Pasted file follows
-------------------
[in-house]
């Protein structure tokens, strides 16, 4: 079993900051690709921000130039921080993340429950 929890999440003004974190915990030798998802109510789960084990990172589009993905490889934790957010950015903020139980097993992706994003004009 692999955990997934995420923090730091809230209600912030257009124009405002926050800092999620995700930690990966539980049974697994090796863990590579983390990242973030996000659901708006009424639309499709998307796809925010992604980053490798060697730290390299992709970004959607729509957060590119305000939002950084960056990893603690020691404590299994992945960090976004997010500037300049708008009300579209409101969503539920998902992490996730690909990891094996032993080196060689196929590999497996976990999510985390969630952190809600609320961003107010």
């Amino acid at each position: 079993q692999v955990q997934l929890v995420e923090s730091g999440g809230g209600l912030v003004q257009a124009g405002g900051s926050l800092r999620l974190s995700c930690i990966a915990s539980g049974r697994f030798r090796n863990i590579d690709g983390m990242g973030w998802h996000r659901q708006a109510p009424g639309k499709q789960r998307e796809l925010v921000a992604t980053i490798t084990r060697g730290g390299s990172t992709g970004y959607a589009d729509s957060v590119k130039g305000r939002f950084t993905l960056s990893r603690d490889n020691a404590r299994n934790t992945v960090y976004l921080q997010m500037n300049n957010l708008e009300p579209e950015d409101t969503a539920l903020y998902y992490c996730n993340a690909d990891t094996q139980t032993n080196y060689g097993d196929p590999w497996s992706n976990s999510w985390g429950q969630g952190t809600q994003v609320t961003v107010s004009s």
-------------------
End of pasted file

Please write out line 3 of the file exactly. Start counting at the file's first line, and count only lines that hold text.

């Amino acid at each position: 079993q692999v955990q997934l929890v995420e923090s730091g999440g809230g209600l912030v003004q257009a124009g405002g900051s926050l800092r999620l974190s995700c930690i990966a915990s539980g049974r697994f030798r090796n863990i590579d690709g983390m990242g973030w998802h996000r659901q708006a109510p009424g639309k499709q789960r998307e796809l925010v921000a992604t980053i490798t084990r060697g730290g390299s990172t992709g970004y959607a589009d729509s957060v590119k130039g305000r939002f950084t993905l960056s990893r603690d490889n020691a404590r299994n934790t992945v960090y976004l921080q997010m500037n300049n957010l708008e009300p579209e950015d409101t969503a539920l903020y998902y992490c996730n993340a690909d990891t094996q139980t032993n080196y060689g097993d196929p590999w497996s992706n976990s999510w985390g429950q969630g952190t809600q994003v609320t961003v107010s004009s």